It is not known how long the bodies were there. The bodies were discovered by a man who was boarding his horse. The farm is located in a remote, wooded area on the southeast side of Gary.
Gary police had to use a backhoe to sift through the giant pile of manure to uncover the bodies. Now they're trying to find out who the victims are and why they were murdered.
The horse farm is at the end of Mississippi Street on the southeast side of Gary, a quiet neighborhood tucked away from the rest of the city.
"It is a different feel than the rest of the city. It is more rural than what we're used to with our urban areas," said Gary Police Col. Mike Barnes.
Part of the land is being used as a farm. Nearly 20 horses are boarded there. They have roosters and goats that roam freely.
Gary police are investigating how two bodies ended up buried in a pile of manure.
"I think that whoever put them there did not want them to be found," said Barnes.
Barnes was called to the scene Sunday morning. He said it was about 10:30 when a man searching the property for chicken eggs spotted an arm sticking out of the manure pile.
It turns out there were two bodies, both males, wrapped in plastic.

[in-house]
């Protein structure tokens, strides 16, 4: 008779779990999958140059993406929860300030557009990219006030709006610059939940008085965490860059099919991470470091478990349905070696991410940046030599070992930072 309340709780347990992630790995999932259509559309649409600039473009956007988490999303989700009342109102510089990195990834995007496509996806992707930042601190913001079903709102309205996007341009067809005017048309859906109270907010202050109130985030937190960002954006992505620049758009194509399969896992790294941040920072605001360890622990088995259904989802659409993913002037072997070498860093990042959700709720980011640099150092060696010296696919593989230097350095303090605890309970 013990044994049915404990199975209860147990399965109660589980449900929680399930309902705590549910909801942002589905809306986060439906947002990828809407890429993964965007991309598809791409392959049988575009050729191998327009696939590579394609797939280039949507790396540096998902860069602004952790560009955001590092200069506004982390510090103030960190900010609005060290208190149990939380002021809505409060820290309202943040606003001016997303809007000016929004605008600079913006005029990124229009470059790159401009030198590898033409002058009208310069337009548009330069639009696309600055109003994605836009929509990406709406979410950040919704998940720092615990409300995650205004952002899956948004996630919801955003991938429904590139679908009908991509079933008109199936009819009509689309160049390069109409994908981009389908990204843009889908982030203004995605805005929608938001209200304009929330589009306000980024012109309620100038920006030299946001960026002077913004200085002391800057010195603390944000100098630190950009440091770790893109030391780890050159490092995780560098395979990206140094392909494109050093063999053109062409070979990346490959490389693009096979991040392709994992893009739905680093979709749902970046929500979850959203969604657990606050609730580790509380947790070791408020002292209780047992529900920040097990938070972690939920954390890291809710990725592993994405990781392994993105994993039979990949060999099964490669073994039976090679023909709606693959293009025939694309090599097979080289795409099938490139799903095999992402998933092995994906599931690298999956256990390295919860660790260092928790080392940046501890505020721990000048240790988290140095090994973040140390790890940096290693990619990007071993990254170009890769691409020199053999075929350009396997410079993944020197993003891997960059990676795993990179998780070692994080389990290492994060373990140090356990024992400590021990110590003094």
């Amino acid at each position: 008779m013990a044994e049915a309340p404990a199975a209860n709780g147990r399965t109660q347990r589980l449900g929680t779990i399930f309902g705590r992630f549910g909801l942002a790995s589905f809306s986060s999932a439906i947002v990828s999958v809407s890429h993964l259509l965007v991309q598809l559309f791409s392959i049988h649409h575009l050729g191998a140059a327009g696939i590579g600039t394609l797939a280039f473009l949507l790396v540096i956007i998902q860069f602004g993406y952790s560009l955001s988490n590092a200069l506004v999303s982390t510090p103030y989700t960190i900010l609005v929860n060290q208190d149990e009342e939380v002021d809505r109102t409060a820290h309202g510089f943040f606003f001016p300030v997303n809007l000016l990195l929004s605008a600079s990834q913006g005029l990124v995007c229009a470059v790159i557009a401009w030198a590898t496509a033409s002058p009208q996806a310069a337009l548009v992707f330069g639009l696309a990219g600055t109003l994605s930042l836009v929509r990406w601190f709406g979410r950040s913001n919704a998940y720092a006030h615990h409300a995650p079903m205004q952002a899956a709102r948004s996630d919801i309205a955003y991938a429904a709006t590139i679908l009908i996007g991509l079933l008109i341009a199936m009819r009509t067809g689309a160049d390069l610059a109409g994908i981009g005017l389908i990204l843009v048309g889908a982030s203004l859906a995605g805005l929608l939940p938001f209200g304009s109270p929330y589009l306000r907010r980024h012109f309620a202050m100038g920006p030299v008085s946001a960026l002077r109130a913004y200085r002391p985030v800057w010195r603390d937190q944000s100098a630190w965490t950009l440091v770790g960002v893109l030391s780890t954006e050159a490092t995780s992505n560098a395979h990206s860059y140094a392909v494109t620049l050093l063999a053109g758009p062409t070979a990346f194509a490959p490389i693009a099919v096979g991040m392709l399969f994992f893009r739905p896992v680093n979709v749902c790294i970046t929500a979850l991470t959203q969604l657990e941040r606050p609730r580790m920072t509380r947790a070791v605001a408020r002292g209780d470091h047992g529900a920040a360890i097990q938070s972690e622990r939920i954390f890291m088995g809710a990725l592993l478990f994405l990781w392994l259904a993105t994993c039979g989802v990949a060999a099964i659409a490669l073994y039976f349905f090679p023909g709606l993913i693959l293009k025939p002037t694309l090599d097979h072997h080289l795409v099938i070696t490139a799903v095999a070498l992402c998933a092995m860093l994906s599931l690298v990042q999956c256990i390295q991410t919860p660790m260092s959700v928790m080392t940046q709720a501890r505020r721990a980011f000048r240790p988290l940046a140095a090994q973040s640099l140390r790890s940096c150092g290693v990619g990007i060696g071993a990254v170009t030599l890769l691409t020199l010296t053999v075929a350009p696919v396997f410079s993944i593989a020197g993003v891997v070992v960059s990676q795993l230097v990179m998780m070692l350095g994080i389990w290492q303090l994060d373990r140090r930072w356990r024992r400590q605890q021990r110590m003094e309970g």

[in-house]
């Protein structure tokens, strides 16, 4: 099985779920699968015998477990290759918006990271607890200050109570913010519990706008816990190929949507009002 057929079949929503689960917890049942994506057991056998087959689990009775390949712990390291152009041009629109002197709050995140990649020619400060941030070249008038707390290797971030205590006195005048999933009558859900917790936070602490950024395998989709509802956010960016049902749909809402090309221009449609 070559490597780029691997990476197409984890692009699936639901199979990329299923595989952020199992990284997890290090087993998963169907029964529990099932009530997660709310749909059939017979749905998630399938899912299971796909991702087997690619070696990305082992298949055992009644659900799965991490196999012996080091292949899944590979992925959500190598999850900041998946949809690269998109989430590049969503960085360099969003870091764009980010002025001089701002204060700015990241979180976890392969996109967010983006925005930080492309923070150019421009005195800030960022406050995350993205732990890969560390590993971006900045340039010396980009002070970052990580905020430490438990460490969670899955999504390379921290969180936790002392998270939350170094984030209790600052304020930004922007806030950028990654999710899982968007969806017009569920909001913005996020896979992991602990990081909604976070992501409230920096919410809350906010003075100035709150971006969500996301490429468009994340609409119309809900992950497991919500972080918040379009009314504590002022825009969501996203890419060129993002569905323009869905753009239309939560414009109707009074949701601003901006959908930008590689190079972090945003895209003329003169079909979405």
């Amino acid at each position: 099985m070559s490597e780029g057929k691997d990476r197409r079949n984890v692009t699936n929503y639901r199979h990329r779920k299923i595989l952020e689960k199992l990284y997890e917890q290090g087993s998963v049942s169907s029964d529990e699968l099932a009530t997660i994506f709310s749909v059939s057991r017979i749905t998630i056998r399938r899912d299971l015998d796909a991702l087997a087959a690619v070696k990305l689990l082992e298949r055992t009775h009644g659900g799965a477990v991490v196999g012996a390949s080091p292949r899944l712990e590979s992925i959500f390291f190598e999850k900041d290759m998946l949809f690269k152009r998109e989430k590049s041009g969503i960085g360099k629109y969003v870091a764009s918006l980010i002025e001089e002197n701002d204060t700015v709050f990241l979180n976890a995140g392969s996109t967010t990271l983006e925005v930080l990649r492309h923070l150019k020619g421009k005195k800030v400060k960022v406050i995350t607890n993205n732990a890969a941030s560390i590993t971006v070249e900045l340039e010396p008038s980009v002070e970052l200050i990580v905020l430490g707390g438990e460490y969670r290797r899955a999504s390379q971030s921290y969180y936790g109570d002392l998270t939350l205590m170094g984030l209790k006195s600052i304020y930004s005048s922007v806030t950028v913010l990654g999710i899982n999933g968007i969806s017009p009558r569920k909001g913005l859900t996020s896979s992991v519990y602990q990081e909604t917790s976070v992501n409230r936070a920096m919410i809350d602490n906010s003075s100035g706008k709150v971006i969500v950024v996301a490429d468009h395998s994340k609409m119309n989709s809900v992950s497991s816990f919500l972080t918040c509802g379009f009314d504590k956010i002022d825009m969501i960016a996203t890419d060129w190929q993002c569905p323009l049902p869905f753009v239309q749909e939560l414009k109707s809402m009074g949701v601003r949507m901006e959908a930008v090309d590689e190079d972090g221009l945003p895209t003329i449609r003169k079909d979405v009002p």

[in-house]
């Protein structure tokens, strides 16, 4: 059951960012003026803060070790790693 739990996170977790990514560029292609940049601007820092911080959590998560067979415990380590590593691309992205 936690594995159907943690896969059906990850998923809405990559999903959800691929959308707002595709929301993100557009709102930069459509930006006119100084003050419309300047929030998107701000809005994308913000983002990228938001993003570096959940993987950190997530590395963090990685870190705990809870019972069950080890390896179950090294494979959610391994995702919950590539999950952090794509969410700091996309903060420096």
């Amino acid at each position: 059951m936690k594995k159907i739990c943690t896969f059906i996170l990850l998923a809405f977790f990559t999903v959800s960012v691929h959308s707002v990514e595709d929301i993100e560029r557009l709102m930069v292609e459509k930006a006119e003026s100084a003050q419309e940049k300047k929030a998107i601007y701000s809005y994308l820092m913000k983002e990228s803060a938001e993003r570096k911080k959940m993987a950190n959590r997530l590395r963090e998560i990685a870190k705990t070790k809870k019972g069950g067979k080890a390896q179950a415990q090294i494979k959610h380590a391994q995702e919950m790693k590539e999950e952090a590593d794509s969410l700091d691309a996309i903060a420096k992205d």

Calvin Kimbrough goes to the stables every morning to take care of some of the horses. He was there Sunday before the bodies were discovered and says he has never known criminal activity to take place there.
"We never had no problem like this, you know, what's going on. Like I say, it is quiet down here," Kimbrough said.
Police say it's hard to tell how long the bodies have been in the pile since the manure could have sped up decomposition. They haven't identified the victims and are investigating missing persons cases in the area.
Meanwhile, Kimbrough's peace and quiet has been shattered.
"It is dangerous to me. Now I'll look at everything before I come down here," Kimbrough said.
Both victims appear to be either white or Hispanic. One is about 5'7" and the other is 6'0". If you have any information, you're asked to call Gary police.